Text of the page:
Dungeons and Dragons and Philosophy

Dungeons and Dragons and Philosophy
Edited by Jon Cogburn and Mark Silcox

Popular Culture and Philosophy® series

This volume will convince readers that the swift ascent of the tabletop role-playing game Dungeons and Dragons to worldwide popularity in the 1970s and 1980s is “the most exciting event in popular culture since the invention of the motion picture.”

Dungeons and Dragons and Philosophy presents twenty-one chapters by different writers, all D&D aficionados but with starkly different insights and points of view. It will be appreciated by thoughtful fans of the game, including both those in their thirties, forties, and fifties who have rediscovered the pastime they loved as teenagers and the new teenage and college-student D&D players who have grown up with gaming via computer and console games and are now turning to D&D as a richer, fuller gaming experience.

The book is divided into three parts. The first, “Heroic Tier: The Ethical Dungeon-Crawler,” explores what D&D has to teach us about ethics and about how results from the philosophical study of morality can enrich and transform the game itself. Authors argue that it’s okay to play evil characters, criticize the traditional and new systems of moral alignment, and (from the perspective of those who love the game) tackle head-on the recurring worries about whether the game has problems with gender and racial stereotypes. Readers of Dungeons and Dragons and Philosophy will become better players, better thinkers, better dungeon-masters, and better people.

Part II, “Paragon Tier: Planes of Existence,” arouses a new sense of wonder about both the real world and the collaborative world game players create. Authors look at such metaphysical questions as what separates magic from science, how we express the inexpressible through collaborative storytelling, and what the objects that populate Dungeons and Dragons worlds can teach us about the equally fantastic objects that surround us in the real world.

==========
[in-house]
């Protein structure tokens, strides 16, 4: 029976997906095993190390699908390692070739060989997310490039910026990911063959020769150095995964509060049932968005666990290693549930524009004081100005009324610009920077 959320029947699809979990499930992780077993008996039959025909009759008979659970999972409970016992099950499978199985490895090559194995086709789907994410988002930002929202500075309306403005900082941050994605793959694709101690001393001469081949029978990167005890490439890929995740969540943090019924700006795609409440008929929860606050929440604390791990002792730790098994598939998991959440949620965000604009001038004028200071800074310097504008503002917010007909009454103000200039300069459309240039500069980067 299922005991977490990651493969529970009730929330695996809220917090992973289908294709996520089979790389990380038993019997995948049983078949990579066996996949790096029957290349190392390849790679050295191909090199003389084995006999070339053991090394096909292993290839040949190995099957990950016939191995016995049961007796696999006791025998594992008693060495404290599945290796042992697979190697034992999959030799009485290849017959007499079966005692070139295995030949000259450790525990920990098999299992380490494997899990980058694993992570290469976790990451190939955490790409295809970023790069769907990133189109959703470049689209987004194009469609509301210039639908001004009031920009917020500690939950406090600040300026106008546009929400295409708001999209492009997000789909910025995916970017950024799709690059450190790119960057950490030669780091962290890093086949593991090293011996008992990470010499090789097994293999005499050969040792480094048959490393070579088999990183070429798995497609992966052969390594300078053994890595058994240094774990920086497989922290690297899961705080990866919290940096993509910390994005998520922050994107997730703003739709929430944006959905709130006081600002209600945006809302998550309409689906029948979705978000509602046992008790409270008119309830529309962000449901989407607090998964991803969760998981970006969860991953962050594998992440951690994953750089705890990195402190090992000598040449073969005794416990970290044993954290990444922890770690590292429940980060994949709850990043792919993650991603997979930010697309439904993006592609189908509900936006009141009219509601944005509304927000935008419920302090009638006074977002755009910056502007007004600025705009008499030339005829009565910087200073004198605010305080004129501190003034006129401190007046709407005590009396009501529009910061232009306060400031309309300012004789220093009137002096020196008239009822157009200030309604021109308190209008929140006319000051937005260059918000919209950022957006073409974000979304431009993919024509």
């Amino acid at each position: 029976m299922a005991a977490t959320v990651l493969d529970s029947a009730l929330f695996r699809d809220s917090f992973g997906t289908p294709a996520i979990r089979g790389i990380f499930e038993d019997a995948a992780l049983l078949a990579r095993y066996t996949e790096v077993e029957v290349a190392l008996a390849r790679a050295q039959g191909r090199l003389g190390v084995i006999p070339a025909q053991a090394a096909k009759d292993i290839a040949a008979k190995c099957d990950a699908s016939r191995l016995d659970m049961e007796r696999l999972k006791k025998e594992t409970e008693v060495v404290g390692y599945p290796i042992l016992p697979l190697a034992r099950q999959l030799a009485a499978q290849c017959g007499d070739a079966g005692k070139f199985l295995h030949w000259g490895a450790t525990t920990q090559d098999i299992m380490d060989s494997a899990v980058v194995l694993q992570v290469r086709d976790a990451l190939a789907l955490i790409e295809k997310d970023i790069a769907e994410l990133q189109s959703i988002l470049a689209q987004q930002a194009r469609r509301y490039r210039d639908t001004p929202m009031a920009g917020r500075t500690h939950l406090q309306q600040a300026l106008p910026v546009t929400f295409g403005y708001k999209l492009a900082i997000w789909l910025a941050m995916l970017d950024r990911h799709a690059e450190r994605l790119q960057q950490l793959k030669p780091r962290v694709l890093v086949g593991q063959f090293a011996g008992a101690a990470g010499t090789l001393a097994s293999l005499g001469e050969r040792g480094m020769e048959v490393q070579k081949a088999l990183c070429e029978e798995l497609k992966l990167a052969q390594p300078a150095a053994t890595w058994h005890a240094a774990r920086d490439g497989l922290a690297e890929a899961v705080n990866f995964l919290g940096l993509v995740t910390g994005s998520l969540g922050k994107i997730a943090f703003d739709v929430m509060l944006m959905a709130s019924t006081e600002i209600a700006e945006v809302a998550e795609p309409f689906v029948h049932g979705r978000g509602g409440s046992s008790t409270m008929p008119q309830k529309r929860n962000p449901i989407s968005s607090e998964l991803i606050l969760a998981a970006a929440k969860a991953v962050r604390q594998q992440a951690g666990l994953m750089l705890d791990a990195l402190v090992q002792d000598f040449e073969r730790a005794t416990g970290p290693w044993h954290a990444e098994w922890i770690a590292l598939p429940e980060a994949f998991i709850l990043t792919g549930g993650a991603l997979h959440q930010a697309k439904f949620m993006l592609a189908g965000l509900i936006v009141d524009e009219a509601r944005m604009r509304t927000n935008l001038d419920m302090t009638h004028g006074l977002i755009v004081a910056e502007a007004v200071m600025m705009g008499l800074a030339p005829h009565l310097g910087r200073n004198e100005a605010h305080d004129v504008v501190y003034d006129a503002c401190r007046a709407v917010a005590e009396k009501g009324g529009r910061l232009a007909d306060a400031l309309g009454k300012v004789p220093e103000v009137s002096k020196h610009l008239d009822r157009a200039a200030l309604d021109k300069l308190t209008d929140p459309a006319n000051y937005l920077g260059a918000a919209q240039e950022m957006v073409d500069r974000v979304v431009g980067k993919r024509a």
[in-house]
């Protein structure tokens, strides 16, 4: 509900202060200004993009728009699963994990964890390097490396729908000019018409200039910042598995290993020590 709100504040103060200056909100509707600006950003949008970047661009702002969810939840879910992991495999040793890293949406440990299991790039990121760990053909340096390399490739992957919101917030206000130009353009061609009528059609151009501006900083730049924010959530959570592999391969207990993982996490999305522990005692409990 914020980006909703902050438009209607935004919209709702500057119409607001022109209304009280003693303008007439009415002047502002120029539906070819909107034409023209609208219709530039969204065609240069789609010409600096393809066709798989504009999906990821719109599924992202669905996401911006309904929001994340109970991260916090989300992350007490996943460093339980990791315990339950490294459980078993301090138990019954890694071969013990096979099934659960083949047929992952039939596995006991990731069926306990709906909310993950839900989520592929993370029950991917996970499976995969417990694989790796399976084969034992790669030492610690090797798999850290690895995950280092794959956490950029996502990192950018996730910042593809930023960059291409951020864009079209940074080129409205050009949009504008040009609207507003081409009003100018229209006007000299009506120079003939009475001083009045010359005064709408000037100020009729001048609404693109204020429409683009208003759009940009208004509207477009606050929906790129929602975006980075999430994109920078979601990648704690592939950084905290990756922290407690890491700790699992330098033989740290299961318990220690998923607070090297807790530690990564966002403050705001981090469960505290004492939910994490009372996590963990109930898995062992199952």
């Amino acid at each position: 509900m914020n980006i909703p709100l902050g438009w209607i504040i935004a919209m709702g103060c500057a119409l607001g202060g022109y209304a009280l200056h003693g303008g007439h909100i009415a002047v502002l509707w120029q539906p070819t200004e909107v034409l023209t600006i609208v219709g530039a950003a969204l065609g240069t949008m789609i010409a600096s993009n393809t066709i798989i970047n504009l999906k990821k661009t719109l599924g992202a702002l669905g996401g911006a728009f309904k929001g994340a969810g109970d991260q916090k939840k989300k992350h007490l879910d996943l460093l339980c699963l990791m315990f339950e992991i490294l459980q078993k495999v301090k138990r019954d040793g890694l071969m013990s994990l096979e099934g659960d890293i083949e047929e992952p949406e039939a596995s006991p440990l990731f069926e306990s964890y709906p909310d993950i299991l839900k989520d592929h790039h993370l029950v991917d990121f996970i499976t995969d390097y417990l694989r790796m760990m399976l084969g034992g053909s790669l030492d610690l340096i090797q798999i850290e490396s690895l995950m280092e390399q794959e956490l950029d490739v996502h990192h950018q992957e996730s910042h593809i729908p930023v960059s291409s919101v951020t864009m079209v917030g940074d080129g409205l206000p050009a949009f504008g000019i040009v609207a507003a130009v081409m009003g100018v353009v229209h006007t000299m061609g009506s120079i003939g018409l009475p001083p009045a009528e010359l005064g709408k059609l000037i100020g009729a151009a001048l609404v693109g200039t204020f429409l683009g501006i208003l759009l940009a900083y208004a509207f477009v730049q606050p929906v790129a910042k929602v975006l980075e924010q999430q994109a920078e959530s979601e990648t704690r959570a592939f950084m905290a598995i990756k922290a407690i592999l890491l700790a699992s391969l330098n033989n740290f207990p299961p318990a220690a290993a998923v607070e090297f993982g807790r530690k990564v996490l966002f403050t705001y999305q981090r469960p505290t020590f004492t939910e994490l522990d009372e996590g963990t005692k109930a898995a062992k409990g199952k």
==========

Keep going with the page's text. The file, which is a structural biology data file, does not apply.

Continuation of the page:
The third part, “Epic Tier: Leveling Up,” is at the crossroads of philosophy and the exciting new field of Game Studies. The writers investigate what makes a game a game, whether D&D players are artists producing works of art, whether D&D (as one of its inventors claimed) could operate entirely without rules, how we can overcome the philosophical divide between game and story, and what types of minds take part in D&D.

Introduction – Rolling a Wisdom Check

I: Heroic Tier – The Ethical Dungeon-Crawler

1. David Merli, Heroes of Virtue?
2. Jon Cogburn, Beyond (Chaotic) Good and (Lawful) Evil?
3. Chris Bateman, Chaotic Good in the Balance
4. James and Mona Rocha, Elf Stereotypes
5. Heidi Olson, Dude, Where are the Girls?
6. Mark Silcox, Elegy for a Paladin
7. E.M. Dadlez, Being Evil
8. Brandon Cooke, Why (Fictionally) Being Evil is (Actually) Fine

II: Paragon Tier – Planes of Existence
9. Mark Silcox and Jonathan Cox, The Laboratory of the Dungeon
10. Jon Cogburn and Neal Hebert, Role-playing Magic and Paradoxes of the Inexpressible
11. Levi Bryant, The Intentionality of Objects
12. Timothy Morton, The Worlds of Dungeons and Dragons
13. Levi Bryant, A Role of the Dice
14. Monica Evans, The Secret Lives of Elven Paladins

III: Epic Tier – Leveling Up

15. Carl Ehrett and Sarah Worth, What Dungeons and Dragons is and Why We Do It
16. Pete Wolfendale and Tim Franklin, Kant on the Borderlands
17. Chris Bateman, Dungeons & Dragons & Dice &… Prop Theory for Role-Play
19. Timothy Christopher, Justice is not Blind, Deaf, or Willing to Share its Nachos
20. Jason Rose, The Gunpowder Crisis
21. David Aldridge, “To Know My Character Better than He Knows Himself”

Posted in Uncategorized | Tagged , | 1 Comment

Hayden White on the Practical Past


Podcast here.